Diavolo Premieres a Spectacular “L’Espace du Temps” with New West Symphony

Diavolo Architecture in Motion with its theatricalized amalgam of architectural sets, parkour, dance, and acrobatics has been one of the most consistent and enduring companies on the L.A. dance scene over the past twenty years. And even though the world of dance and dance-alt is a much bigger place than it used to be  Diavolo continues to readjust our sights to alternatives in concert dance and theater as we know it with their notable local successes at the Hollywood Bowl as well as with their national and international tours. But describing its parts tends to under appreciate founder/Artistic Director Jacques Heim and the company’s originality and continuing vision. That vision found a high water mark this past weekend at the Valley Performing Arts Center in Northridge with the American premiere of L’Espace Du Temps, a triptych of works made between 2007 and 2013 and originally conceived in conjunction with the L.A. Philharmonic. The music on Saturday (Esa-Pekka Salonen, John Adams, and Phillip Glass) was played by New West Symphony conducted by Christopher Rountree and included Rountree’s new scaled down orchestration of Salonen’s massive 2001 score for “Foreign Bodies”.

Fearful Symmetries
Fearful Symmetries

The musical arc for the evening generally moved from larger to smaller orchestral configurations. All three works were supported with amplification and sounded “bigger” than necessary. That was especially true in the concluding “Fluid Infinites (Unknown Destination)” and the accompanying music from the Glass Symphony #3, a small scale string chamber symphony with multiple soloists in which the players were individually amplified. The intent may have been to even out the sound, making less of the differences between small and huge orchestral forces. But in the end it was disconcerting to hear the solo parts wafting out of the speakers above the stage with the players themselves clearly visible in the pit. Unfortunately with both local and touring companies, Los Angeles has generally missed out on live music for dance, especially in situations where it is generally required. In that regard, processing the real thing ultimately felt like a poor choice.

“Fearful Symmetries” made good use of an edgy, single-movement score which featured powerful playing from the orchestra’s horn section.There were exceptional visual effects here too. At one point, with the huge set piece disassembled, the dancers seem  to wander through a miniaturized cityscape with New York like canyons. The effect was magical. Another found the dancers pinned to vertical walls, grasped by the arms of dancers hidden from view behind pieced surfaces. Especially in this piece you could admire the company’s fearsome precision as they manipulate huge sets, narrowly missing bruising collisions. Heim is spot on here with his stated vision of his dancers as a kind of unisex proletariat let loose in a world they are continually (sometimes desperately) pulling down and then rebuilding.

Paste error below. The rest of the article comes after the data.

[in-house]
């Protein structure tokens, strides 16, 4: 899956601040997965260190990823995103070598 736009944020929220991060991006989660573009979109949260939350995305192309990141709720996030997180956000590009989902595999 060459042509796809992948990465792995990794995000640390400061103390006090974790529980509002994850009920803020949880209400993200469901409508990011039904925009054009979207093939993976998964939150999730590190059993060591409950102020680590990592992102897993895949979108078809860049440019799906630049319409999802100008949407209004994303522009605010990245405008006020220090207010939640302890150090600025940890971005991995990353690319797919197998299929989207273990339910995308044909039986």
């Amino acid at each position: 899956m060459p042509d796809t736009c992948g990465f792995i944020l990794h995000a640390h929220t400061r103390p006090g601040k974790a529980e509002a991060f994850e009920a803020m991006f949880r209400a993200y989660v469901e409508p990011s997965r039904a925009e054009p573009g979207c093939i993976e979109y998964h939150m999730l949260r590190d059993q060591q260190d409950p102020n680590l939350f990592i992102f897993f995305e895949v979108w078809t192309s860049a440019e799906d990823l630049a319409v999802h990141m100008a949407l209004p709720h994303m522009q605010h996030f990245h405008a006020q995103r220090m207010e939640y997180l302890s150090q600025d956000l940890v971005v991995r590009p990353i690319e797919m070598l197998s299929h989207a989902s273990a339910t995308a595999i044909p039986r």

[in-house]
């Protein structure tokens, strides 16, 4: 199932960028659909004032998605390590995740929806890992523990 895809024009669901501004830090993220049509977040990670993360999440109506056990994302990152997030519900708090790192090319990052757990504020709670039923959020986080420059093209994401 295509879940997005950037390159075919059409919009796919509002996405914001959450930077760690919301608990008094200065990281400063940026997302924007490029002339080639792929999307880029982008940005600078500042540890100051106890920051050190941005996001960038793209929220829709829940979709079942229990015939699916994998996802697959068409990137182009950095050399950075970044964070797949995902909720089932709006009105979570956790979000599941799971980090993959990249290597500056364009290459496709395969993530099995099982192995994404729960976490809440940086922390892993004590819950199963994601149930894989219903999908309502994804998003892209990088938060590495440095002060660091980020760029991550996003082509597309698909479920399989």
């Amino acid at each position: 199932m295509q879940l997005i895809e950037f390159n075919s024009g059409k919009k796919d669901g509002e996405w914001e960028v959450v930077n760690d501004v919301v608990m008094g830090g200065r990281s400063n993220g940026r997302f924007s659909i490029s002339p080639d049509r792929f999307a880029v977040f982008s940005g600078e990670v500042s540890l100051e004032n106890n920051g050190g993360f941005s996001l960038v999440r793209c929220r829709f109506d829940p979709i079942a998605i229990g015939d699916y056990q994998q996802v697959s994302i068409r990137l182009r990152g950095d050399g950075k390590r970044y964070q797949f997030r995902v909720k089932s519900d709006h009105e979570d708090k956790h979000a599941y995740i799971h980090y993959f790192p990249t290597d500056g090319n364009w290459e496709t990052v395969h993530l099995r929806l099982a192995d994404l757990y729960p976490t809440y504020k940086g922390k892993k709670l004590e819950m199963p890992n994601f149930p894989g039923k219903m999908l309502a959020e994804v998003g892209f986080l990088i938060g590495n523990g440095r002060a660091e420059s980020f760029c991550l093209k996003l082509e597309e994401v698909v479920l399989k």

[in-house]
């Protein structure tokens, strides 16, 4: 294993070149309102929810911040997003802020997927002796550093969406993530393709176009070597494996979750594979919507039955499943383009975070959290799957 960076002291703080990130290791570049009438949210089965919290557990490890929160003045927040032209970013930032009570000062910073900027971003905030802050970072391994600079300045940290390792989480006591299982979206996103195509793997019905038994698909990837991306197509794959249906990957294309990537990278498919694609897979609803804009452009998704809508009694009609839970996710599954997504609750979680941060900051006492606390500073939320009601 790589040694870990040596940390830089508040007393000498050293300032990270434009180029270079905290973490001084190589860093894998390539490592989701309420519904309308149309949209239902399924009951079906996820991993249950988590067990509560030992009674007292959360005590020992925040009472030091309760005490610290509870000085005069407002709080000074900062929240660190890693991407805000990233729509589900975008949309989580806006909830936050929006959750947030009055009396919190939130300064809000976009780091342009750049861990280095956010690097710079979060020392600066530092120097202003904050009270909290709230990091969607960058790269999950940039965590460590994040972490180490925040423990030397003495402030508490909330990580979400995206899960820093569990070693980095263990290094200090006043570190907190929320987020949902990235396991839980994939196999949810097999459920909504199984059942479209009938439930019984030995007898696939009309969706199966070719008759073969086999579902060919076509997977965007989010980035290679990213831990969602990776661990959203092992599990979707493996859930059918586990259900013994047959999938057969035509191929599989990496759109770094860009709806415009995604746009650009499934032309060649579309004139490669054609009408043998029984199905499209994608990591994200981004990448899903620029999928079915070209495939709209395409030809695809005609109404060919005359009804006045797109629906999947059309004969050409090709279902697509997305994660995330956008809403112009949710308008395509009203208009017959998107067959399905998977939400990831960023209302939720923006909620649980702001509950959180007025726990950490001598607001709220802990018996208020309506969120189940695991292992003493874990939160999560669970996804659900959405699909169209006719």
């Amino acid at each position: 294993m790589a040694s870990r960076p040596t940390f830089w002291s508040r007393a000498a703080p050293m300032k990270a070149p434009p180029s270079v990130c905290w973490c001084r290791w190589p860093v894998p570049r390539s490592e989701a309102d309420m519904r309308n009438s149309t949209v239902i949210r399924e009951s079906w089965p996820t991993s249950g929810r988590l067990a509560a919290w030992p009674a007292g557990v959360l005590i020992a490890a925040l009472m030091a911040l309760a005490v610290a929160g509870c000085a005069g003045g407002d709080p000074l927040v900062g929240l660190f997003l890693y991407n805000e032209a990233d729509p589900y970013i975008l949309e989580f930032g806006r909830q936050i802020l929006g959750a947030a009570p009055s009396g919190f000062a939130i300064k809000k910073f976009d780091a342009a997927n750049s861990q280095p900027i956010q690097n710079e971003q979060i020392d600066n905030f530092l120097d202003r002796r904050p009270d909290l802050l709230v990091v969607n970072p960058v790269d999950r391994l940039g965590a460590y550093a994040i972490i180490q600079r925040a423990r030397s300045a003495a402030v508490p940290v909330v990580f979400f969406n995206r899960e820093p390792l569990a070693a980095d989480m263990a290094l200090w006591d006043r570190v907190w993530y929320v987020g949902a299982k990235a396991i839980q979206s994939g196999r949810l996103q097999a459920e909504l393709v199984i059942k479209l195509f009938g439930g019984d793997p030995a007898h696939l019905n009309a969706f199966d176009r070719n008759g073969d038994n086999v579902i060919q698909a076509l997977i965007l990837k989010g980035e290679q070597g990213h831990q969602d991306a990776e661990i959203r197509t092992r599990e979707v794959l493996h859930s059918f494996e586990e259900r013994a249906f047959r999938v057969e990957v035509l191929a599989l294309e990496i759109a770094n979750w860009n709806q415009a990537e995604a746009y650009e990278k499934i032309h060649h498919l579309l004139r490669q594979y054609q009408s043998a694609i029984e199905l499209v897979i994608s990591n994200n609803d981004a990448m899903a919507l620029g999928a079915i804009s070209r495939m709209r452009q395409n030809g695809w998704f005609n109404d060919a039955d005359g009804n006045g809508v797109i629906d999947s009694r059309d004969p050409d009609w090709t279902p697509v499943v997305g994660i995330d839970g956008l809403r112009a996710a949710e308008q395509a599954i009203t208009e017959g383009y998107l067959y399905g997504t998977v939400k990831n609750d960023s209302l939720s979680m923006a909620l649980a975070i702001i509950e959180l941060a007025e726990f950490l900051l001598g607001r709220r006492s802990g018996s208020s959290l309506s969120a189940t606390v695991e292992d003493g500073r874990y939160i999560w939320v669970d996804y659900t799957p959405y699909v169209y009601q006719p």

Quartet from Fluid Infinities
Quartet from Fluid Infinities

The movement for the second and third works seemed to brim with more intent and livelier outcomes on music from the minimalist composers. Both “Fearful Symmetries (Evolution)” and  “Fluid Infinities” rode along with a comfortable urgency on the respective scores of Adams and Glass. Salonen’s “Foreign Bodies (Creation)” by contrast, seemed labored as a composition though Heim and his dancers as choreographic partners made visible connections with the music as it moved from section to section. The action on stage as a whole felt isolated in a parkour-inspired combat zone where there were neither real enemies nor a purpose other than to exploit the opportunities provided by the set and Salonen’s often brutal music. It looked more like the chaos of warfare than creation.

“Fluid Infinities” makes sustained use of all four movements of Glass’s work. The best of it was the third movement, a complex chaconne based on familiar repeating Glass chordal sequences and dark harmonies. The playing was exceptional. On stage the movement opened with a long solo by Chisa Yamaguchi which seamlessly folded into a beautiful quartet of linked partnering. Unlike much of the movement from all three works, it looked and felt the most like stand-alone dance and made you wonder if Heim, in his obsession with architectural sets, perhaps leaves behind too many opportunities to develop dance interactions that can speak with equal force.

In lively conversation from the stage before the show Heim spoke of his objectives. His three-part work, he says, asks basic questions about how we began, how we evolved, and where we are bound. His answers aren’t always as provocative as the questions. But when the crew from “Fluid Infinities” maneuvers the long glass tube into place in the final moment of the piece to suggest an observatory and telescope he offers us a pretty straightforward answer to the last question. “Further” is the only possible answer.

( L’Espace Du Temps” was made possible with support from Valley Arts Performing Arts Center, LA Cultural Affairs, LA Philharmonic Association, and The Ford Signature Series. This was the American premiere; it was first performed in its entirety with orchestra in 2014 at the Movimentos Festival in Wolfsburg, Germany. Rountree is also the conductor and founder of the L.A. new music group “wild up”. The photo gallery is from previous “L’Espace du Temps” performances.)


  1. After the opening history (for bringing neophytes –like me– up to speed), Woodruff has written a really vigorous review. As often before, the performance he describes informs the rhythms and style of his work. Dances with words.


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